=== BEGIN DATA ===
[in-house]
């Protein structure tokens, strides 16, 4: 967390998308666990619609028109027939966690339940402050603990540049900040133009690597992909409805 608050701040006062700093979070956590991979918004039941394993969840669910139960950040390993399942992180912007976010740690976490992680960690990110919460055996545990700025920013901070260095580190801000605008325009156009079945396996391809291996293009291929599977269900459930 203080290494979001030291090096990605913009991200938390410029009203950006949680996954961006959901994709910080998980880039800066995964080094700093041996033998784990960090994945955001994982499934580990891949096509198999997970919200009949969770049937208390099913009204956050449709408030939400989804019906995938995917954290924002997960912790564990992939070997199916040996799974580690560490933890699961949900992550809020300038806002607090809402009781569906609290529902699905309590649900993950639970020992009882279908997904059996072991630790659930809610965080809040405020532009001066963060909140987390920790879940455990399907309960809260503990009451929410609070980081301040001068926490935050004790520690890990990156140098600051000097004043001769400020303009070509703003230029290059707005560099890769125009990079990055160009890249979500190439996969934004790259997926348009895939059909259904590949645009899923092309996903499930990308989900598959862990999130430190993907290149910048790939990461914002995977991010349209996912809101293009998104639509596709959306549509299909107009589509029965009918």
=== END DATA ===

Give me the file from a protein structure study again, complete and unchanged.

[in-house]
């Protein structure tokens, strides 16, 4: 967390998308666990619609028109027939966690339940402050603990540049900040133009690597992909409805 608050701040006062700093979070956590991979918004039941394993969840669910139960950040390993399942992180912007976010740690976490992680960690990110919460055996545990700025920013901070260095580190801000605008325009156009079945396996391809291996293009291929599977269900459930 203080290494979001030291090096990605913009991200938390410029009203950006949680996954961006959901994709910080998980880039800066995964080094700093041996033998784990960090994945955001994982499934580990891949096509198999997970919200009949969770049937208390099913009204956050449709408030939400989804019906995938995917954290924002997960912790564990992939070997199916040996799974580690560490933890699961949900992550809020300038806002607090809402009781569906609290529902699905309590649900993950639970020992009882279908997904059996072991630790659930809610965080809040405020532009001066963060909140987390920790879940455990399907309960809260503990009451929410609070980081301040001068926490935050004790520690890990990156140098600051000097004043001769400020303009070509703003230029290059707005560099890769125009990079990055160009890249979500190439996969934004790259997926348009895939059909259904590949645009899923092309996903499930990308989900598959862990999130430190993907290149910048790939990461914002995977991010349209996912809101293009998104639509596709959306549509299909107009589509029965009918």